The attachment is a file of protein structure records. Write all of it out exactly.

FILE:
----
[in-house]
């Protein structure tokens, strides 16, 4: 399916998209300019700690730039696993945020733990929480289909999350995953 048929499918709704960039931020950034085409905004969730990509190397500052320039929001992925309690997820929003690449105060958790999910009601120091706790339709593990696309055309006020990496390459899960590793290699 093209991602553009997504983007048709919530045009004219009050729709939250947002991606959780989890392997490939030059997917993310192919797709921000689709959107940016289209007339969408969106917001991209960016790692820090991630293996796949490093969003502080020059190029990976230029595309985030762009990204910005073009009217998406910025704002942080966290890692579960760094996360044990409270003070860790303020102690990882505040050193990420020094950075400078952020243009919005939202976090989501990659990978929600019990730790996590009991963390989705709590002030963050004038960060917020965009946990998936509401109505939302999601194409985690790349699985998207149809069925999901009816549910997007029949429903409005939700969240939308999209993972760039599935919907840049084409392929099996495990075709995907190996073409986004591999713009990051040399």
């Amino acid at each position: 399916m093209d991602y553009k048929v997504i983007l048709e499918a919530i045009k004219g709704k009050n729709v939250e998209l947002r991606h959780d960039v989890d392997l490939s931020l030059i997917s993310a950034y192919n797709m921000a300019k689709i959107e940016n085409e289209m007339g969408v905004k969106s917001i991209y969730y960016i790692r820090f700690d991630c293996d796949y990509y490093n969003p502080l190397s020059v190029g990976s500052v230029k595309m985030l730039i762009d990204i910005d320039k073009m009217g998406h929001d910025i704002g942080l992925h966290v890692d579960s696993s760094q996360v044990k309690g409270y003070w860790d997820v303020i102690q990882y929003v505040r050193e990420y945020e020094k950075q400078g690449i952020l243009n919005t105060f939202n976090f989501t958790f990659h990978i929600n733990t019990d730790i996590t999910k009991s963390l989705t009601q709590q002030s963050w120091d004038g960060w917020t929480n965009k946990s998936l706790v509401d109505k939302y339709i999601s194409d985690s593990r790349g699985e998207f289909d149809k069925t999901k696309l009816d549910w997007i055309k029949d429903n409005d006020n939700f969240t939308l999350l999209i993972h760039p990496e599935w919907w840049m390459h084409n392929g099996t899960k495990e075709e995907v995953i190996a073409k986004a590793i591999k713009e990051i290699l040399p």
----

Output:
[in-house]
């Protein structure tokens, strides 16, 4: 399916998209300019700690730039696993945020733990929480289909999350995953 048929499918709704960039931020950034085409905004969730990509190397500052320039929001992925309690997820929003690449105060958790999910009601120091706790339709593990696309055309006020990496390459899960590793290699 093209991602553009997504983007048709919530045009004219009050729709939250947002991606959780989890392997490939030059997917993310192919797709921000689709959107940016289209007339969408969106917001991209960016790692820090991630293996796949490093969003502080020059190029990976230029595309985030762009990204910005073009009217998406910025704002942080966290890692579960760094996360044990409270003070860790303020102690990882505040050193990420020094950075400078952020243009919005939202976090989501990659990978929600019990730790996590009991963390989705709590002030963050004038960060917020965009946990998936509401109505939302999601194409985690790349699985998207149809069925999901009816549910997007029949429903409005939700969240939308999209993972760039599935919907840049084409392929099996495990075709995907190996073409986004591999713009990051040399």
């Amino acid at each position: 399916m093209d991602y553009k048929v997504i983007l048709e499918a919530i045009k004219g709704k009050n729709v939250e998209l947002r991606h959780d960039v989890d392997l490939s931020l030059i997917s993310a950034y192919n797709m921000a300019k689709i959107e940016n085409e289209m007339g969408v905004k969106s917001i991209y969730y960016i790692r820090f700690d991630c293996d796949y990509y490093n969003p502080l190397s020059v190029g990976s500052v230029k595309m985030l730039i762009d990204i910005d320039k073009m009217g998406h929001d910025i704002g942080l992925h966290v890692d579960s696993s760094q996360v044990k309690g409270y003070w860790d997820v303020i102690q990882y929003v505040r050193e990420y945020e020094k950075q400078g690449i952020l243009n919005t105060f939202n976090f989501t958790f990659h990978i929600n733990t019990d730790i996590t999910k009991s963390l989705t009601q709590q002030s963050w120091d004038g960060w917020t929480n965009k946990s998936l706790v509401d109505k939302y339709i999601s194409d985690s593990r790349g699985e998207f289909d149809k069925t999901k696309l009816d549910w997007i055309k029949d429903n409005d006020n939700f969240t939308l999350l999209i993972h760039p990496e599935w919907w840049m390459h084409n392929g099996t899960k495990e075709e995907v995953i190996a073409k986004a590793i591999k713009e990051i290699l040399p």